There are some bragging rights you'd just as soon avoid, some things you wish you were wrong about.
Rolf Pendall has as much right to say "I told you so" as anyone, except maybe Buffalo Bills naysayers. But like a prescient Bills fan, he's not in an enviable position. Pendall, who's a city and regional planning professor at Cornell University, had his research cited in a report released last week by the Office of State Comptroller Alan Hevesi (you can find our coverage of some of Pendall's work in "Ailing in upstate," www.rochester-citynews.com/gbase/Gyrosite/Content?oid=oid%3A3047).
The comptroller's report --- Population Trends in New York State's Cities --- echoes many of Pendall's grim findings.
As usual, Rochester can take meager consolation in the fact that, hey, at least it's not as badly off as Buffalo. The state's second largest city lost about half of its residents in the second half of the 20th century. That ranks it fourth highest in the nation in population loss, behind only St. Louis, Youngstown, Ohio, and Pittsburgh. Out of large cities nationwide, Rochester was 12th with a 34 percent decline, followed closely by Syracuse (14th) with losses of 33 percent. Each underwent five straight decades of decline the report notes. Meanwhile, suburban towns statewide swelled by more than double from 1950 to 2000.
But the report didn't simply chronicle in greater detail a trend we all already knew about. It also crunched another set of numbers. Looking at four factors --- residents below poverty, single-mother families, vacant housing, and high-school degrees --- it linked population decline to social and economic ills. Predictably, Rochester, Buffalo, and Syracuse were three of only five cities that earned the worst designation: a "far above average" social-stress index. In a chicken-and-egg scenario, the report asks --- but does not answer --- the question of whether population loss creates socio-economic problems or vice versa.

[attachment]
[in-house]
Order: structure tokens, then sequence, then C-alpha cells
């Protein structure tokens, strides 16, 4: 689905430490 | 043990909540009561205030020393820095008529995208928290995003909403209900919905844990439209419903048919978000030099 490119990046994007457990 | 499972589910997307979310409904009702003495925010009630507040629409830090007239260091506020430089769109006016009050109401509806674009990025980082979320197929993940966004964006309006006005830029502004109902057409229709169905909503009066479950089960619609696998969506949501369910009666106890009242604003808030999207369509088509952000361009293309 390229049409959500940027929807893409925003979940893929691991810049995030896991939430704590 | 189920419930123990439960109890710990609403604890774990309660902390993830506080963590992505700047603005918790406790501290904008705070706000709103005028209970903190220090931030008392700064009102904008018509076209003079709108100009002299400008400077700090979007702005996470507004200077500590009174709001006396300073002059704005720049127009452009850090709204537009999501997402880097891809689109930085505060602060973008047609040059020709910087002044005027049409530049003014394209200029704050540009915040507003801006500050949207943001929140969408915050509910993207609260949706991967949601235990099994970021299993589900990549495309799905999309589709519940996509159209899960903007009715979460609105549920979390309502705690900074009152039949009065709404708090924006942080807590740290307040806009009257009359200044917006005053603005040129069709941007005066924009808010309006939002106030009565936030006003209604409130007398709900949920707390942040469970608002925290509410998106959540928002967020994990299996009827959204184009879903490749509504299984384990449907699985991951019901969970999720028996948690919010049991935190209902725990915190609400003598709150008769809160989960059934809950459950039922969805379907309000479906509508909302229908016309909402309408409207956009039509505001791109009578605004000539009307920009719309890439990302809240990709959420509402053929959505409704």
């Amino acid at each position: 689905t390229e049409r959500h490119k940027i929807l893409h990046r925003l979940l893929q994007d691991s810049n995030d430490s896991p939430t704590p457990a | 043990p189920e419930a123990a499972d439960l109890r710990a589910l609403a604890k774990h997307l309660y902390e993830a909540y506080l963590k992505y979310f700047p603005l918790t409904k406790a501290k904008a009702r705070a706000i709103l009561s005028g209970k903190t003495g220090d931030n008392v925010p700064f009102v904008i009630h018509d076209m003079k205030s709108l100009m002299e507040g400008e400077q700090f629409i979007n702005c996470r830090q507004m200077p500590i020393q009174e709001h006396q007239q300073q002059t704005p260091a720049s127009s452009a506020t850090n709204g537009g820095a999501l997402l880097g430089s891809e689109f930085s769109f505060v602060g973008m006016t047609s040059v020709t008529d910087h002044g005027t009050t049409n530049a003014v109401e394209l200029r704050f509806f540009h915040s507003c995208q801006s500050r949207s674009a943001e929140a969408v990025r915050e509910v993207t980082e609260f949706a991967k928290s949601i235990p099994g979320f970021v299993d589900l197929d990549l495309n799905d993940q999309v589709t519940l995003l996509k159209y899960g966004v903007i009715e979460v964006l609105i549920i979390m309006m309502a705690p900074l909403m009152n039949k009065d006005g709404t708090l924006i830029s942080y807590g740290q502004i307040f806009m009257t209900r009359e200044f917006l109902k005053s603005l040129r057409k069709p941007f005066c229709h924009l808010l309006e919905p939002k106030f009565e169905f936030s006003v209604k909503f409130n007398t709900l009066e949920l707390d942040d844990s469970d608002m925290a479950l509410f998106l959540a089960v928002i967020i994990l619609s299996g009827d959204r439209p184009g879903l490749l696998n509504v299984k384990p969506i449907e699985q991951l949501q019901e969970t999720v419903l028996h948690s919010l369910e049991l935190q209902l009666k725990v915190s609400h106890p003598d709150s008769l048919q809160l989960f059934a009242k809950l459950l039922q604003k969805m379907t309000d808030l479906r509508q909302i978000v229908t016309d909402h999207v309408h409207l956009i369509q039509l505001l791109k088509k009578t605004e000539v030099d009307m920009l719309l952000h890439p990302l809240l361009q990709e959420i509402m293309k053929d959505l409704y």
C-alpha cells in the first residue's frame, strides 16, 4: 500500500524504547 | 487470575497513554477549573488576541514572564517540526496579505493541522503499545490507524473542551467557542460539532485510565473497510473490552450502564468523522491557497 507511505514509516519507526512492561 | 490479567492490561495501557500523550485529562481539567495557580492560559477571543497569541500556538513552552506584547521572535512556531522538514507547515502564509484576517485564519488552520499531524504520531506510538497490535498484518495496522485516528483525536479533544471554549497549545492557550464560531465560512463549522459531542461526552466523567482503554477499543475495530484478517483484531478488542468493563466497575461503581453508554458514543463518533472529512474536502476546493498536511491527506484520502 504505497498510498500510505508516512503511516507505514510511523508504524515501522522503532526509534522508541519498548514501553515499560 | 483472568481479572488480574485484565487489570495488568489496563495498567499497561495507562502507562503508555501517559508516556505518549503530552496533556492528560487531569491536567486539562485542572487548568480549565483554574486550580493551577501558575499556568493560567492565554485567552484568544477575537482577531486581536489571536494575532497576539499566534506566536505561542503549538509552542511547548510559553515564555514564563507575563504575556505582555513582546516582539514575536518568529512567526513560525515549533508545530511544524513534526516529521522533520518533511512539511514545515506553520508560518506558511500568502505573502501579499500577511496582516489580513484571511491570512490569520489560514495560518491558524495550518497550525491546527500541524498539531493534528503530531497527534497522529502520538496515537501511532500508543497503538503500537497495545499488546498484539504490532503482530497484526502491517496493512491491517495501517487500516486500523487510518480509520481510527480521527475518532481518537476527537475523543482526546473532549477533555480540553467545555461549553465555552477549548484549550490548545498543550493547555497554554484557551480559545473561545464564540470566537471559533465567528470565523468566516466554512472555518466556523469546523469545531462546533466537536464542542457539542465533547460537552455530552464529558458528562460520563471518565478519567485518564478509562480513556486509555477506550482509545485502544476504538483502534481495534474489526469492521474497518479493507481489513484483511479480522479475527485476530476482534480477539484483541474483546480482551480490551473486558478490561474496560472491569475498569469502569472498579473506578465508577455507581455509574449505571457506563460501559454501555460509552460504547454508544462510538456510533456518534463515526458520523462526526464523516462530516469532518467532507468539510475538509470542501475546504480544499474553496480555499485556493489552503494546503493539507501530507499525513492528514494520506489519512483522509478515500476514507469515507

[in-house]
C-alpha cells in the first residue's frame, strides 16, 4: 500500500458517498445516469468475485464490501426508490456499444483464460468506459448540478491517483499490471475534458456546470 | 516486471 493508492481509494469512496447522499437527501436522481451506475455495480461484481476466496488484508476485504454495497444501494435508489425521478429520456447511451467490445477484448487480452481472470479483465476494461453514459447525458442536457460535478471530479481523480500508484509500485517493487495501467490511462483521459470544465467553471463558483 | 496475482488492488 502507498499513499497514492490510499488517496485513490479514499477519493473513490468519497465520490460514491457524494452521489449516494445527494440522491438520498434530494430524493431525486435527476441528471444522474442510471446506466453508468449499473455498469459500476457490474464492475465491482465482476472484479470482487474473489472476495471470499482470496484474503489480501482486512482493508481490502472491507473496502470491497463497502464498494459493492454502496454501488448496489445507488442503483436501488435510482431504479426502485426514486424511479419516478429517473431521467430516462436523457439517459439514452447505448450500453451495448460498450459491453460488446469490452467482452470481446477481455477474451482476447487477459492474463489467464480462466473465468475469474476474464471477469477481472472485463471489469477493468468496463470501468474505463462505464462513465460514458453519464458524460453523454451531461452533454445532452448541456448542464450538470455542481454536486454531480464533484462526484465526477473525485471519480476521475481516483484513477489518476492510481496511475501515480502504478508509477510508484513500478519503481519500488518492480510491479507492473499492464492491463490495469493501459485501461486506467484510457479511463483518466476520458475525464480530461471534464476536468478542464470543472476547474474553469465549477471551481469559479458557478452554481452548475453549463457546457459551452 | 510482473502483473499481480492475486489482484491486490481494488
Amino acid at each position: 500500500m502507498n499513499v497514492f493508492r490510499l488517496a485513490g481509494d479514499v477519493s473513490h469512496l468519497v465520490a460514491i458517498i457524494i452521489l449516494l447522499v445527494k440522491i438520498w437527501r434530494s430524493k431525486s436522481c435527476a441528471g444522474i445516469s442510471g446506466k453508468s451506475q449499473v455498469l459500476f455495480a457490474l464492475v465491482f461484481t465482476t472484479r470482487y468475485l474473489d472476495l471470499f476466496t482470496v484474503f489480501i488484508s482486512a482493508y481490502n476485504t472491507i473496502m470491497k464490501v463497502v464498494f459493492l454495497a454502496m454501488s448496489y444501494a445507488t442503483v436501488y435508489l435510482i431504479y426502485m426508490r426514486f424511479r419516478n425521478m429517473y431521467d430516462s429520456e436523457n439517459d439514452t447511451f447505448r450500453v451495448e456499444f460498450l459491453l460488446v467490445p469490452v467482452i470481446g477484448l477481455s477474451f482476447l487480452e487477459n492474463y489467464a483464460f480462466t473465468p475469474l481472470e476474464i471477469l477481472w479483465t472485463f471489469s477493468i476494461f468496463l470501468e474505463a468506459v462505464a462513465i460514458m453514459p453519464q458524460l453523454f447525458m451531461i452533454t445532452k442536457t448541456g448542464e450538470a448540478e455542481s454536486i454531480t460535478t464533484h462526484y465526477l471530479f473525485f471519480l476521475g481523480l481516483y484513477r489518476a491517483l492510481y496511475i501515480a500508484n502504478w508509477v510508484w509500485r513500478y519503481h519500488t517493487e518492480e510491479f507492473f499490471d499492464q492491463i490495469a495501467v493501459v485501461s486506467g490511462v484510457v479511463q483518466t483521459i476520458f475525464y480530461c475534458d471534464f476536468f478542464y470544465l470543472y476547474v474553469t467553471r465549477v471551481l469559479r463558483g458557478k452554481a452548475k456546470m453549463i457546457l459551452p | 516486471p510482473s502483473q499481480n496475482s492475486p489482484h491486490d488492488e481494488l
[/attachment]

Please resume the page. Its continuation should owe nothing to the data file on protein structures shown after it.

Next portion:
So what does it all mean? This is where the comptroller's report's usefulness starts to break down. Early on it offers a simple, cryptic conclusion: As city population and economic activity drops, "the stability of an entire region's economy can be threatened."
This is an idea that's quickly gaining currency with scholars like Pendall.
"There's actually a growing body of research that suggests economic performance at the regional level is higher in regions that are anchored by central cities that are economically vital," he says. "Conversely, regions that have threatened or distressed central cities don't do as well in international and national economic competitiveness."
But Kent Gardner, a policy analyst for Rochester's Center for Governmental Research, disparages that as "the donut theory."
"You can find cities where the central city is not very prosperous and yet the suburban communities are prosperous," he says. "Unfortunately, I believe it's possible for Mendon to be just fine and for Rochester to continue to decline because I think that the tie between the city and the suburbs is growing weaker and weaker as time goes on."